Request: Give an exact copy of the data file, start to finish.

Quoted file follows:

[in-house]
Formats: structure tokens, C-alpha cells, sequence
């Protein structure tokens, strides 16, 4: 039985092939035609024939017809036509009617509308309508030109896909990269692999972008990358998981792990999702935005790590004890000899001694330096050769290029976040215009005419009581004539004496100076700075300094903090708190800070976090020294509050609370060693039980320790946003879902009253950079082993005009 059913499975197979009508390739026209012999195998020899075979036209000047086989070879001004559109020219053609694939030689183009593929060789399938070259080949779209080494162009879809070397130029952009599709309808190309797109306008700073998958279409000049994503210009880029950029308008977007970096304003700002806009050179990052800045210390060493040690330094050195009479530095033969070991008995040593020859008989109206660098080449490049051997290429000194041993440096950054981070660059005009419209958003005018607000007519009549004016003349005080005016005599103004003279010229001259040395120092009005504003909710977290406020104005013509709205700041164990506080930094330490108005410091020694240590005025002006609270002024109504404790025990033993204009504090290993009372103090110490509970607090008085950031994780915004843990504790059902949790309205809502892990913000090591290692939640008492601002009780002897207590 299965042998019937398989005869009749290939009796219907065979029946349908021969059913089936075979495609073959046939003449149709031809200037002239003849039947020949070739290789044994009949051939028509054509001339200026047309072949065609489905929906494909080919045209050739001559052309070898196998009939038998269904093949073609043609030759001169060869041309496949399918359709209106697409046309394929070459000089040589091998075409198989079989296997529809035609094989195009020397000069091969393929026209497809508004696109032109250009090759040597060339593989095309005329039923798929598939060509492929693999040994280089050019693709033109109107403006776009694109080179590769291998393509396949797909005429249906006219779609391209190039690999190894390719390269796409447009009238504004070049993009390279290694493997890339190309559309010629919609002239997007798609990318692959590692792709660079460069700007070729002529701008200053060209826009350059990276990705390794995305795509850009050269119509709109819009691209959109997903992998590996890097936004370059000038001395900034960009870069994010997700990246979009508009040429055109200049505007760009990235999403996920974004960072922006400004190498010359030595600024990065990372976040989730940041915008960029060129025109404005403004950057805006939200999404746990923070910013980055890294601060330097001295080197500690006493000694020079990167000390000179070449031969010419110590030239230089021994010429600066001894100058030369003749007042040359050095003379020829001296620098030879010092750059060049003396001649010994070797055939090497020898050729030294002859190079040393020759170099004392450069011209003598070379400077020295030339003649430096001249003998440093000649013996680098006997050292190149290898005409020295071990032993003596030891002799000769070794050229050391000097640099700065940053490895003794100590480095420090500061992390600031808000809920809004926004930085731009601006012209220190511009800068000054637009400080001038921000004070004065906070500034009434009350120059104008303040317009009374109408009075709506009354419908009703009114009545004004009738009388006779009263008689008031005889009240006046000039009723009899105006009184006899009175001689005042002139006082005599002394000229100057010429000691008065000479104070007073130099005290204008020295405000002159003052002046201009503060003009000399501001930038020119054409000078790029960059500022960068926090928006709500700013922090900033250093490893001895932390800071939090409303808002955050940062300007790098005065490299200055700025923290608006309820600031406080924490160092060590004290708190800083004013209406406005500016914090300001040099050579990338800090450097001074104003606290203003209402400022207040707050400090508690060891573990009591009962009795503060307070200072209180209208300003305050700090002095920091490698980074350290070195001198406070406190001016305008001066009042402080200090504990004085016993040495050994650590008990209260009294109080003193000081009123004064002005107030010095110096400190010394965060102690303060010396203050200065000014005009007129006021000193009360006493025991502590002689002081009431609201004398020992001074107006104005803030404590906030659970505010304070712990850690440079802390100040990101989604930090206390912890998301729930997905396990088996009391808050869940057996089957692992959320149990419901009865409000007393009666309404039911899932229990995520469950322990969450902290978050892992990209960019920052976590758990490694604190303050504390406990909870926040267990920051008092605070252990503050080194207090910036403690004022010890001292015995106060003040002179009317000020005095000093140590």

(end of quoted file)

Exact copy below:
[in-house]
Formats: structure tokens, C-alpha cells, sequence
């Protein structure tokens, strides 16, 4: 039985092939035609024939017809036509009617509308309508030109896909990269692999972008990358998981792990999702935005790590004890000899001694330096050769290029976040215009005419009581004539004496100076700075300094903090708190800070976090020294509050609370060693039980320790946003879902009253950079082993005009 059913499975197979009508390739026209012999195998020899075979036209000047086989070879001004559109020219053609694939030689183009593929060789399938070259080949779209080494162009879809070397130029952009599709309808190309797109306008700073998958279409000049994503210009880029950029308008977007970096304003700002806009050179990052800045210390060493040690330094050195009479530095033969070991008995040593020859008989109206660098080449490049051997290429000194041993440096950054981070660059005009419209958003005018607000007519009549004016003349005080005016005599103004003279010229001259040395120092009005504003909710977290406020104005013509709205700041164990506080930094330490108005410091020694240590005025002006609270002024109504404790025990033993204009504090290993009372103090110490509970607090008085950031994780915004843990504790059902949790309205809502892990913000090591290692939640008492601002009780002897207590 299965042998019937398989005869009749290939009796219907065979029946349908021969059913089936075979495609073959046939003449149709031809200037002239003849039947020949070739290789044994009949051939028509054509001339200026047309072949065609489905929906494909080919045209050739001559052309070898196998009939038998269904093949073609043609030759001169060869041309496949399918359709209106697409046309394929070459000089040589091998075409198989079989296997529809035609094989195009020397000069091969393929026209497809508004696109032109250009090759040597060339593989095309005329039923798929598939060509492929693999040994280089050019693709033109109107403006776009694109080179590769291998393509396949797909005429249906006219779609391209190039690999190894390719390269796409447009009238504004070049993009390279290694493997890339190309559309010629919609002239997007798609990318692959590692792709660079460069700007070729002529701008200053060209826009350059990276990705390794995305795509850009050269119509709109819009691209959109997903992998590996890097936004370059000038001395900034960009870069994010997700990246979009508009040429055109200049505007760009990235999403996920974004960072922006400004190498010359030595600024990065990372976040989730940041915008960029060129025109404005403004950057805006939200999404746990923070910013980055890294601060330097001295080197500690006493000694020079990167000390000179070449031969010419110590030239230089021994010429600066001894100058030369003749007042040359050095003379020829001296620098030879010092750059060049003396001649010994070797055939090497020898050729030294002859190079040393020759170099004392450069011209003598070379400077020295030339003649430096001249003998440093000649013996680098006997050292190149290898005409020295071990032993003596030891002799000769070794050229050391000097640099700065940053490895003794100590480095420090500061992390600031808000809920809004926004930085731009601006012209220190511009800068000054637009400080001038921000004070004065906070500034009434009350120059104008303040317009009374109408009075709506009354419908009703009114009545004004009738009388006779009263008689008031005889009240006046000039009723009899105006009184006899009175001689005042002139006082005599002394000229100057010429000691008065000479104070007073130099005290204008020295405000002159003052002046201009503060003009000399501001930038020119054409000078790029960059500022960068926090928006709500700013922090900033250093490893001895932390800071939090409303808002955050940062300007790098005065490299200055700025923290608006309820600031406080924490160092060590004290708190800083004013209406406005500016914090300001040099050579990338800090450097001074104003606290203003209402400022207040707050400090508690060891573990009591009962009795503060307070200072209180209208300003305050700090002095920091490698980074350290070195001198406070406190001016305008001066009042402080200090504990004085016993040495050994650590008990209260009294109080003193000081009123004064002005107030010095110096400190010394965060102690303060010396203050200065000014005009007129006021000193009360006493025991502590002689002081009431609201004398020992001074107006104005803030404590906030659970505010304070712990850690440079802390100040990101989604930090206390912890998301729930997905396990088996009391808050869940057996089957692992959320149990419901009865409000007393009666309404039911899932229990995520469950322990969450902290978050892992990209960019920052976590758990490694604190303050504390406990909870926040267990920051008092605070252990503050080194207090910036403690004022010890001292015995106060003040002179009317000020005095000093140590």